Letter of the Week, NZ Herald, 4 November 2018
E-scooter users are having a rough time from the media and politicians alike. I’m sticking up for them.
From where I stand - in Northcote, a suburb on the verge of major re-developments – e-scooters look to me to be part of the solution, not a menace.
I see people of diverse age ranges scootering between the town centre hubs of Northcote and Takapuna, to the Sunday markets, smiling and having fun, replacing a short car trip, or connecting to public transport. I see young people hanging out in scooter groups socializing together. It’s great to see them enjoying their freedom outdoors.
When I was that age, it was the era of peak boy racer culture. ‘Socialising’ with a vehicle meant clogging up Queen Street in a souped-up Subaru.
As things change, and more and more people shift away from cars being their main mode of travel, we need better transport and city mobility options.
Yes, we need wider footpaths, and more street space for walkers, cyclists and those using low-powered vehicles. Yes, we do need people to ride e-scooters with care and obey the road user rules. Good manners can take care of the rest.
Letter to the Editor, North Shore Times 18 July 2017
One evening, more than a month ago, there was extraordinary flooding at Little Shoal Bay. A 60th birthday bash at the bowling club that night was interrupted when party-goers were startled to find their cars tyre-deep in sea water outside.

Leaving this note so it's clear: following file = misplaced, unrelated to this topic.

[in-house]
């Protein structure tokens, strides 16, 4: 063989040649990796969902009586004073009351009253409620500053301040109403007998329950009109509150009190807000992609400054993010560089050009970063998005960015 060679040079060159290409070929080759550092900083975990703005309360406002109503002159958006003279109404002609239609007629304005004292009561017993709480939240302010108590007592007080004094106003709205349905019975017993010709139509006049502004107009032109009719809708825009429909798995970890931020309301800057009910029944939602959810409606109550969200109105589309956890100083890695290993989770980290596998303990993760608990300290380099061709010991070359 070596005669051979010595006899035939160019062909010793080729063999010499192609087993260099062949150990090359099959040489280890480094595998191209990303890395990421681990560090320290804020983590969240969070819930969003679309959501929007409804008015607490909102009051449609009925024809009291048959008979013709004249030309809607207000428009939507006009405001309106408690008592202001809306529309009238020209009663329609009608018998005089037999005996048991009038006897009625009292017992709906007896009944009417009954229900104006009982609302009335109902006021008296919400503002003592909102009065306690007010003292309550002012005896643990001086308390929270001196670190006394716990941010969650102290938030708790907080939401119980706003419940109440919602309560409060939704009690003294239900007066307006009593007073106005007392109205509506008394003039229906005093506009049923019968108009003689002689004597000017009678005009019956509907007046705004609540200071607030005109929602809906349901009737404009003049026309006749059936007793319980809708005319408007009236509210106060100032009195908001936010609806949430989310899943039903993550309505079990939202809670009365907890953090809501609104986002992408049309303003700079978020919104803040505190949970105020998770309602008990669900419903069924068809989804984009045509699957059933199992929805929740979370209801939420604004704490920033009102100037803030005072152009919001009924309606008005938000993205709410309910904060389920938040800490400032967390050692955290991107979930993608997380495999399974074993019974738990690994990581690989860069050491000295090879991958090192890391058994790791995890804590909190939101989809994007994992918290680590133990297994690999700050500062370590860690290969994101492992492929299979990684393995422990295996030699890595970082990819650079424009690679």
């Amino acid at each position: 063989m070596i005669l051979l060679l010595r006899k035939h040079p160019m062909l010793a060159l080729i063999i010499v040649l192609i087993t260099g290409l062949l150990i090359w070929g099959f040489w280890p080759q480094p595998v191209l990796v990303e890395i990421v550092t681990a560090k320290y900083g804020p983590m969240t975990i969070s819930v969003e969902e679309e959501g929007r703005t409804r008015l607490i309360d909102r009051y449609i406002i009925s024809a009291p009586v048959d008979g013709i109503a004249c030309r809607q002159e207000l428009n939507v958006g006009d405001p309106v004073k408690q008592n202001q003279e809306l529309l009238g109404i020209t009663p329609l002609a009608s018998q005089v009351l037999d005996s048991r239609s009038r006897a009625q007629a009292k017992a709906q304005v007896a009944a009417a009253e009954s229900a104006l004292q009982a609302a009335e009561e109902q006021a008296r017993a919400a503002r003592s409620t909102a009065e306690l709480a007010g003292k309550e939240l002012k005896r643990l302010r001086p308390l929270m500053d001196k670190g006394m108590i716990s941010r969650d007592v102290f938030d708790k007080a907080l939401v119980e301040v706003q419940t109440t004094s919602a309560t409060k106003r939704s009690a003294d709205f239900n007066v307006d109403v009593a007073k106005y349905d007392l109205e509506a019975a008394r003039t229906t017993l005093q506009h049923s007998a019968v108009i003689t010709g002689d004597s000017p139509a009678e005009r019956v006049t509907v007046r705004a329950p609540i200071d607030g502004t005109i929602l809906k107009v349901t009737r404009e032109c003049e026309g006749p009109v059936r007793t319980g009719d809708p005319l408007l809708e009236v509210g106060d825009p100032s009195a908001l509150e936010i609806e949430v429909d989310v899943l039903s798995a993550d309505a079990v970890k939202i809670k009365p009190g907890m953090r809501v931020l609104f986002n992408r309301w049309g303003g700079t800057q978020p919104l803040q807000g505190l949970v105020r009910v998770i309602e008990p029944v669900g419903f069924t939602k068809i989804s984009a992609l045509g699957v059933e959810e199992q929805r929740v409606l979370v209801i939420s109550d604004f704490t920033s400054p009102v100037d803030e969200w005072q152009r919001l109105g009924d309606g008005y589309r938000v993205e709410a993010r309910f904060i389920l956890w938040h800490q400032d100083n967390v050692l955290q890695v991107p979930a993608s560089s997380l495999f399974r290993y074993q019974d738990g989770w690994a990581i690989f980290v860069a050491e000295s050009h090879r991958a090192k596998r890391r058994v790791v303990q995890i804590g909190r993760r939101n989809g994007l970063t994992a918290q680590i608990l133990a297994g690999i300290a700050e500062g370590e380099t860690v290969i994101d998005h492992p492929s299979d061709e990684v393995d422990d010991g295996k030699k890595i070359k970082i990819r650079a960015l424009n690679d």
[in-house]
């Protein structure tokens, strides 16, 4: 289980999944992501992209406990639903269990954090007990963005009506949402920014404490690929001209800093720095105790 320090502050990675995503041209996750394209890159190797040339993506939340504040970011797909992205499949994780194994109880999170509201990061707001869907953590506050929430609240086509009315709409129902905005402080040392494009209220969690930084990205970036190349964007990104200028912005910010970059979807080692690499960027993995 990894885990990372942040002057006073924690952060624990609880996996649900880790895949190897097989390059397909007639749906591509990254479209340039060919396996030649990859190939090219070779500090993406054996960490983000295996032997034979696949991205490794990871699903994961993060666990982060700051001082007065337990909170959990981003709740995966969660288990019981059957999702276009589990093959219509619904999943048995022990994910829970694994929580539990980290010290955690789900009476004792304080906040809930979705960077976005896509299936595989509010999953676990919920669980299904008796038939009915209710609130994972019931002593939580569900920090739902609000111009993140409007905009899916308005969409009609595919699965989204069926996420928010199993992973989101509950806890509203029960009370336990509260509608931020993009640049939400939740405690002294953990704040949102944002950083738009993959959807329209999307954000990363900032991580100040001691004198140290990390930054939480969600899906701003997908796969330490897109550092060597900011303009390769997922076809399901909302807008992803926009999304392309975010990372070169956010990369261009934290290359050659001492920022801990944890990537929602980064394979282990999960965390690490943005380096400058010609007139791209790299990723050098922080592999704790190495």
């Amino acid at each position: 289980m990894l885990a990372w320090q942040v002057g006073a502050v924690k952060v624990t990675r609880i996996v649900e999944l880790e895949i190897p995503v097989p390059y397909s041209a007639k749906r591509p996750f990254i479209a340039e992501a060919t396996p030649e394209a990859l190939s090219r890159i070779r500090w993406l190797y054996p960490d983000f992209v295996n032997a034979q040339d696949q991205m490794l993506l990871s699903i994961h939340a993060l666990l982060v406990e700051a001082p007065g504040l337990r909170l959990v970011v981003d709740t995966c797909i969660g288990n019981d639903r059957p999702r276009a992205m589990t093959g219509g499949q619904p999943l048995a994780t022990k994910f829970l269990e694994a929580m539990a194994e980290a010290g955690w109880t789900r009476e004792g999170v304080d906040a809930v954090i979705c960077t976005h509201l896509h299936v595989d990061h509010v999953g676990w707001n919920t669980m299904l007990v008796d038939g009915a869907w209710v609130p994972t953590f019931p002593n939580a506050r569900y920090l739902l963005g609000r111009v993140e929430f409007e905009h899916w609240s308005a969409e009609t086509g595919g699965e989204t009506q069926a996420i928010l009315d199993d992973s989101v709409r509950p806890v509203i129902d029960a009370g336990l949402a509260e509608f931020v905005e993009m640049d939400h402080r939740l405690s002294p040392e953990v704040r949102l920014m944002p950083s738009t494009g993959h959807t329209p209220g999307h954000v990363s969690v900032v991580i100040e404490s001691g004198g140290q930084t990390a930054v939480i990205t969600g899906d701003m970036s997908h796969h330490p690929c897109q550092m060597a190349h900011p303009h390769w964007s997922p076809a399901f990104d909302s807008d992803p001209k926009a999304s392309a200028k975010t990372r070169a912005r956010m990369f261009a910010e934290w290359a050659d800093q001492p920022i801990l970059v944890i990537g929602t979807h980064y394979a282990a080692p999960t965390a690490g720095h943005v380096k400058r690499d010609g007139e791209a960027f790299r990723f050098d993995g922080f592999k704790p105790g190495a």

The question remains on many residents’ lips: how do we best mitigate flooding like this?
Perhaps some solutions depend less on modern infrastructure, and more on rethinking how we value existing natural resources.
A recent study shows that mangrove forests play a vital role in protecting coastal areas from flooding and rising seas. Scientists from the UK and New Zealand have collaborated to simulate how mangroves create a network of tidal channels which eventually raise the bed until the area is no longer inundated by the tide. Mangroves are known to quell storm surges, dissipate wave energy, and generally act as a highly effective coastal buffer.
But mangroves have a mixed reputation and their growth is often controlled. In May, NIWA released a study that shows mangrove removal rarely results in the desired outcome of a sandy beach. Further, areas where mangroves have been removed need regular maintenance to keep mangrove seeds from re-establishing - costing thousands of dollars per hectare for seedling removal and disposal.
With mangroves' proven record as a natural breakwater, is it time to re-think the cost-benefit analysis of mangrove removal when it comes to coastal areas like Little Shoal Bay?
Open Letter: Quality of Auckland Waterways
Congratulations on your election, and having the opportunity to tackle some of the big issues facing Auckland.
If ever there was a time to cast a more careful eye on the quality of our waterways, it is now.
Auckland Council’s 2016 State of Auckland report cards released in October show the majority of local board areas received a ‘C’ grade or below for the health of their freshwater environments. This points to a big decline over the last 20 years.
The poorest quality streams tend to be those dominated by urban land, suggesting that stewardship of urban streams should be a focus for Auckland’s water quality monitoring programmes and investigations.
On the North Shore, what we are seeing are not simply polluted waterways that need to be ‘restored’ but waterways in good condition being destroyed.